Engineers at Oregon State University have for the first time developed a way to use microwave heating in the synthesis of copper zinc tin sulfide, a promising solar cell compound that is less costly and toxic than some solar energy alternatives.

The Oregon State University Aug. 24, 2012 news release which originated the news item provides additional detail about the technology and future plans for commercializing it,

“All of the elements used in this new compound are benign and inexpensive, and should have good solar cell performance,” said Greg Herman, an associate professor in the School of Chemical, Biological and Environmental Engineering at OSU.

“Several companies are already moving in this direction as prices continue to rise for some alternative compounds that contain more expensive elements like indium,” he said. “With some improvements in its solar efficiency this new compound should become very commercially attractive.”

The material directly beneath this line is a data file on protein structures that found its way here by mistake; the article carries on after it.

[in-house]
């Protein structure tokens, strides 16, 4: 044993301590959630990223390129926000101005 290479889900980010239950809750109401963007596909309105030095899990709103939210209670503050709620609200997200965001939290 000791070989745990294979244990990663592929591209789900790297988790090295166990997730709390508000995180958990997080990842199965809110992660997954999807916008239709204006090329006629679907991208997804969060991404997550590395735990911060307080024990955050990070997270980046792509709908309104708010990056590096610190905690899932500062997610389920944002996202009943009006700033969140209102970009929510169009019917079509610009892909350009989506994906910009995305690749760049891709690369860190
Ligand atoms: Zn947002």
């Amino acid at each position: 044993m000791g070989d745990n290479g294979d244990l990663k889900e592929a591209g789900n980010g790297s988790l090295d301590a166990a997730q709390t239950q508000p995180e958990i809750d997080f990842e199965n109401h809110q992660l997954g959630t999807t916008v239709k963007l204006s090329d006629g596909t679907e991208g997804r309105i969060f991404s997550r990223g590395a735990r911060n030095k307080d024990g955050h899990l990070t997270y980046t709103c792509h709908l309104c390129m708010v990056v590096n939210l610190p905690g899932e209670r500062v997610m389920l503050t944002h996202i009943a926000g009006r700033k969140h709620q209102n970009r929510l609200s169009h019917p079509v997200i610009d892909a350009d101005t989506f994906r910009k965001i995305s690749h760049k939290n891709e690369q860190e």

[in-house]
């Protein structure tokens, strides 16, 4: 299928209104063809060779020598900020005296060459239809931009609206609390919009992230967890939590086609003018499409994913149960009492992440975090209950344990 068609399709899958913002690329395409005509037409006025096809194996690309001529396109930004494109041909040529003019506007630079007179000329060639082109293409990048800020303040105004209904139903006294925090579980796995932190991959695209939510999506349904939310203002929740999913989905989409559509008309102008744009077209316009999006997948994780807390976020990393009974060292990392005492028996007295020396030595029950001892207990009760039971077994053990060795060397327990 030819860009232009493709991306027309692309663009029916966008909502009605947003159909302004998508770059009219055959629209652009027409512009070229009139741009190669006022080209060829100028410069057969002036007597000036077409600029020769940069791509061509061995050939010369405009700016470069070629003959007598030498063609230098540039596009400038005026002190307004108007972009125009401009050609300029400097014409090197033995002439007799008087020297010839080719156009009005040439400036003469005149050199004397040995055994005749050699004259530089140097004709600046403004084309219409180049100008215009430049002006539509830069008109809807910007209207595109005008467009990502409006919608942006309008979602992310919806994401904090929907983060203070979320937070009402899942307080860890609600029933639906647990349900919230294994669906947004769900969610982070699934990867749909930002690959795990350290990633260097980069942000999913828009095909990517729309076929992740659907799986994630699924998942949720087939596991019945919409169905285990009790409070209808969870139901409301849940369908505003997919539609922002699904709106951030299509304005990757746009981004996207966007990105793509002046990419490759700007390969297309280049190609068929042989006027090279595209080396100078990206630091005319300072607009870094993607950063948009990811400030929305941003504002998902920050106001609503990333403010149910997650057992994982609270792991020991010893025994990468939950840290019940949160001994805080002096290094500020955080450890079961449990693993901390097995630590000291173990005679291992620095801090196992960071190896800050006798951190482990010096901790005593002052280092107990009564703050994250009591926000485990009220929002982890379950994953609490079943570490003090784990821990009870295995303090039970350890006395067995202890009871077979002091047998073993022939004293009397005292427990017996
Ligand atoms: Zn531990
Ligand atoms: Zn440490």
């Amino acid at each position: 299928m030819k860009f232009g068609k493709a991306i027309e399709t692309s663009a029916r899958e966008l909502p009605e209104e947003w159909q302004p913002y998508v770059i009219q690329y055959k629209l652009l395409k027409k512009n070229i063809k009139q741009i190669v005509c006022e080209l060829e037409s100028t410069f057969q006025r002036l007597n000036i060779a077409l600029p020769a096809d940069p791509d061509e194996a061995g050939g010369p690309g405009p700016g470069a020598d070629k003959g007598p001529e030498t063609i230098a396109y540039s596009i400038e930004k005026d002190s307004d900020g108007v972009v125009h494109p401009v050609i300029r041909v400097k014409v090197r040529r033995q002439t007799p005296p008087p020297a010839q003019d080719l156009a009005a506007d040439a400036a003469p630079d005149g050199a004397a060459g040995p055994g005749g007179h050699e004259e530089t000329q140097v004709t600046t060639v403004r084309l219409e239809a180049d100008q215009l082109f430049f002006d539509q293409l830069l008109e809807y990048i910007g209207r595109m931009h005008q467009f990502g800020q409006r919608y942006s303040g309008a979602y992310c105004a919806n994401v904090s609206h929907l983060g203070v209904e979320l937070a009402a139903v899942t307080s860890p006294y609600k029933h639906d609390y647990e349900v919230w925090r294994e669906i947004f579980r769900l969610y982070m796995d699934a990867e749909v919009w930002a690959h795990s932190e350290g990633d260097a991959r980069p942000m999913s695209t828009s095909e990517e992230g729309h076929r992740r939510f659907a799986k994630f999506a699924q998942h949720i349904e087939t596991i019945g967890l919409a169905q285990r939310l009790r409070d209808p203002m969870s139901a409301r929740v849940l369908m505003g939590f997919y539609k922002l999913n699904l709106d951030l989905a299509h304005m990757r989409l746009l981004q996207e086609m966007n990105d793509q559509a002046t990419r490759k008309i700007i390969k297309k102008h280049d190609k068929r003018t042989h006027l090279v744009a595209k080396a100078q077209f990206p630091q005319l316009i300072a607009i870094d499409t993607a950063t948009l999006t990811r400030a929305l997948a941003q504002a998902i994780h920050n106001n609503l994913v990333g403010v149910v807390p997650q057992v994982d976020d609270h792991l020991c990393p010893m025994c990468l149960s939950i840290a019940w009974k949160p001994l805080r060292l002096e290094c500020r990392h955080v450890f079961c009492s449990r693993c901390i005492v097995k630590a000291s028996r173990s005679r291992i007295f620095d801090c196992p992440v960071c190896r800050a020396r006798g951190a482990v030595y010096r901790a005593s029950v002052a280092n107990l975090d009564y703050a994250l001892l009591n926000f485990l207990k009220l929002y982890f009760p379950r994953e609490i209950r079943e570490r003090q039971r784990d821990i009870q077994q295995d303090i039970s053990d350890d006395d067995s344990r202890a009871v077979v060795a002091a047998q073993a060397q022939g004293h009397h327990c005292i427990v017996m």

These thin-film photovoltaic technologies offer a low cost, high volume approach to manufacturing solar cells. A new approach is to create them as an ink composed of nanoparticles, which could be rolled or sprayed – by approaches such as old-fashioned inkjet printing – to create solar cells. [emphasis mine]

To further streamline that process, researchers have now succeeded in using microwave heating, instead of conventional heating, to reduce reaction times to minutes or seconds, and allow for great control over the production process. This “one-pot” synthesis is fast, cheap and uses less energy, researchers say, and has been utilized to successfully create nanoparticle inks that were used to fabricate a photovoltaic device.

From a do-it-yourself point of view, this technology sounds even more promising with the mention of an inkjet printer.

Printing bones

Apparently all you need is an inkjet printer and some researchers from Washington State University (WSU) at Pullman to create new bone. From the Nov. 29, 2011 news item (written by Eric Sorenson of WSU) on Nanowerk,

Washington State University researchers have used a 3D printer to create a bone-like material and structure that can be used in orthopedic procedures, dental work and to deliver medicine for treating osteoporosis. Paired with actual bone, it acts as a scaffold for new bone to grow on and ultimately dissolves with no apparent ill effects. [emphasis mine]